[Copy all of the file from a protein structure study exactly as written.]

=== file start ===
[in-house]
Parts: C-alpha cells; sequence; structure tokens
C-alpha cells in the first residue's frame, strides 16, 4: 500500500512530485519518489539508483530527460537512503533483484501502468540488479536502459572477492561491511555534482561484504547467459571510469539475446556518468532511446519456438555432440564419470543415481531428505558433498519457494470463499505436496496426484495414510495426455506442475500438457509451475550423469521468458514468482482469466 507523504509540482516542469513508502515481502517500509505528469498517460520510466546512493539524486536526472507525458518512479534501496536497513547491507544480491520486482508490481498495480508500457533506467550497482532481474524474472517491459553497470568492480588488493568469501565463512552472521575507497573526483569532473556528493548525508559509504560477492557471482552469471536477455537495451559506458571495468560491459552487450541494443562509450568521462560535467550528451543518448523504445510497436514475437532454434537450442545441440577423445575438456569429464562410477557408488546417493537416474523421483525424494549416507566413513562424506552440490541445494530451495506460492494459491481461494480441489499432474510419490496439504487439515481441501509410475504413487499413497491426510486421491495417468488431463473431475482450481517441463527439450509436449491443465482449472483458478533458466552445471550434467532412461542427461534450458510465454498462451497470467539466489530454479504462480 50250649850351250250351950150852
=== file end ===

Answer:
[in-house]
Parts: C-alpha cells; sequence; structure tokens
C-alpha cells in the first residue's frame, strides 16, 4: 500500500512530485519518489539508483530527460537512503533483484501502468540488479536502459572477492561491511555534482561484504547467459571510469539475446556518468532511446519456438555432440564419470543415481531428505558433498519457494470463499505436496496426484495414510495426455506442475500438457509451475550423469521468458514468482482469466 507523504509540482516542469513508502515481502517500509505528469498517460520510466546512493539524486536526472507525458518512479534501496536497513547491507544480491520486482508490481498495480508500457533506467550497482532481474524474472517491459553497470568492480588488493568469501565463512552472521575507497573526483569532473556528493548525508559509504560477492557471482552469471536477455537495451559506458571495468560491459552487450541494443562509450568521462560535467550528451543518448523504445510497436514475437532454434537450442545441440577423445575438456569429464562410477557408488546417493537416474523421483525424494549416507566413513562424506552440490541445494530451495506460492494459491481461494480441489499432474510419490496439504487439515481441501509410475504413487499413497491426510486421491495417468488431463473431475482450481517441463527439450509436449491443465482449472483458478533458466552445471550434467532412461542427461534450458510465454498462451497470467539466489530454479504462480 50250649850351250250351950150852